December: Clouds and meteors provide a visual feast

The Tarantula Nebula (NGC 2070) is a large open cluster located in the southeast corner of the Large Magellanic Cloud. It includes the most massive star known, R136a1. Photo by MPAS member Russell Smith

The Magellanic Clouds can be seen sitting in the southern part of the night sky this month. The Small Magellanic Cloud (SMC) sits in Tucana, while the Large Magellanic Cloud (LMC) hovers on the border of the constellations Dorado and Mensa. Look out for the Tarantula Nebula (NGC 2070) in the LMC. 

High in the northeast lies the fantastic nebula M42, in Orion. In the nearby constellation Taurus, you have a great opportunity to observe two open star clusters, the Hyades and the Pleiades. The Pleiades star cluster, or M45, can be seen with the naked eye and is a wonderful sight in a small telescope.

This month we have the Geminids meteor shower, which is considered one of the most spectacular meteor showers of the year with the possibility of sighting about 120 meteors an hour at its peak on the night of December 13-14. The shower owes its name to the constellation Gemini because the meteors seem to emerge from this constellation. Unlike most other meteor showers, the Geminids is not associated with a comet but with an asteroid called 3200 Phaethon. As Earth passes through a massive trail of dusty debris shed by the weird, rocky object, the dust and grit burns up as it runs into our atmosphere in a flurry of shooting stars. The asteroid takes about 1.4 years to orbit the Sun.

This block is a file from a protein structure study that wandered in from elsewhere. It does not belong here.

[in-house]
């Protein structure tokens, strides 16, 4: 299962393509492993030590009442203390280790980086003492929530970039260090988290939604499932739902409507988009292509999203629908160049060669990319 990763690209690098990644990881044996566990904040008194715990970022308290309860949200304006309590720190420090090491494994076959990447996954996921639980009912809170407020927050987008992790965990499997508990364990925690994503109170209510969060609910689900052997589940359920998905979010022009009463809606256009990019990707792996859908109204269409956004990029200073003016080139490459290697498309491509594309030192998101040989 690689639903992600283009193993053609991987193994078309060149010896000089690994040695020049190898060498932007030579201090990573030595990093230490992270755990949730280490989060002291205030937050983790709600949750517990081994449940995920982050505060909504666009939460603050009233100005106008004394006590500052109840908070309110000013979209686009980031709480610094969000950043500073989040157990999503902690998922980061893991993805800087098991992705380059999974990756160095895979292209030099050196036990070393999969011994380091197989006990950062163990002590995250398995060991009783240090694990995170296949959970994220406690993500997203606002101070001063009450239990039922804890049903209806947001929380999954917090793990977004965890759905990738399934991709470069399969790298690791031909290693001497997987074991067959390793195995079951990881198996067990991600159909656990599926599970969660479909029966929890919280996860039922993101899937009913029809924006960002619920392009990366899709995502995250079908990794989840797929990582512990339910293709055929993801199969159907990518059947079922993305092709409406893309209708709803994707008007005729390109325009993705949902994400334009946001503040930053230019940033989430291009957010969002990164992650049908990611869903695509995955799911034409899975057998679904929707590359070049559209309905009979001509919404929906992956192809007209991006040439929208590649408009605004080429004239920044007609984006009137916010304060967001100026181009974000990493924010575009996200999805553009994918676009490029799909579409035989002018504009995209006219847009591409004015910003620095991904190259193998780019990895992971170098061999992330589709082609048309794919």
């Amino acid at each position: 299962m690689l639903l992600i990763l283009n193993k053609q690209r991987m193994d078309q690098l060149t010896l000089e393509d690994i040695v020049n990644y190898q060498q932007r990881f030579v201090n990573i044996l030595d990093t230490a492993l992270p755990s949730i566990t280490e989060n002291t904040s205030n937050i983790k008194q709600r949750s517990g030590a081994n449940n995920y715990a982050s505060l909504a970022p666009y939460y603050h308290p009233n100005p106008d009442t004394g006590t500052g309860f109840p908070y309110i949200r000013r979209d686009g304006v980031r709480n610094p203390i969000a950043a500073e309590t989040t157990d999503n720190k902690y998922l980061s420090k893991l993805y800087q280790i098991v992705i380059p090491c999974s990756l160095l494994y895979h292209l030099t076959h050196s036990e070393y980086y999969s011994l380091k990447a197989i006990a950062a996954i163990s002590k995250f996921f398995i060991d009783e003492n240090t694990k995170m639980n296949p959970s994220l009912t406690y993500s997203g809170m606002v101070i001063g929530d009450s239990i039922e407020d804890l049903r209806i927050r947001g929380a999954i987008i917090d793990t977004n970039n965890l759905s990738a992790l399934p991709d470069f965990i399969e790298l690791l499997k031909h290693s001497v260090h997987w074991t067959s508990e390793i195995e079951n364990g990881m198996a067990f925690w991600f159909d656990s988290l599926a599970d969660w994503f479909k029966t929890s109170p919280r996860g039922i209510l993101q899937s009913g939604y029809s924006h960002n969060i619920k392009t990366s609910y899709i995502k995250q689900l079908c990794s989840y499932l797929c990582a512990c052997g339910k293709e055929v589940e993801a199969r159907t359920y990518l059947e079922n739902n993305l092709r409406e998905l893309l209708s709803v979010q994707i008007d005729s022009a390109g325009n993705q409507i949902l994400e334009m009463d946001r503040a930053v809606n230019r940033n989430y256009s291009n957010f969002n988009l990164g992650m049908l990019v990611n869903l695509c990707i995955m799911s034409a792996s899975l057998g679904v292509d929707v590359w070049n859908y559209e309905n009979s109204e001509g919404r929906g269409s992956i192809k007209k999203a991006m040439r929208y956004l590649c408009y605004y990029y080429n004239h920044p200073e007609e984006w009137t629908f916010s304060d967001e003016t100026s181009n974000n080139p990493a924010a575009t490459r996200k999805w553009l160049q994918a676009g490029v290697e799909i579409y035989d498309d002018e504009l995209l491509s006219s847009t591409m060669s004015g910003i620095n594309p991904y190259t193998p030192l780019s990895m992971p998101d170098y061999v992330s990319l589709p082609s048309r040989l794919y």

On December 17, Jupiter and Saturn will be remarkably close together with the thin crescent moon close by. Then a few nights later on December 21, Jupiter and Saturn will be even more spectacularly close together in a conjunction that will not be repeated for more than a decade. The pair will be easily visible together in telescope eyepieces.

By Nerida Langcake
This article appeared in the December 2020 issue of the Mornington Peninsula Magazine.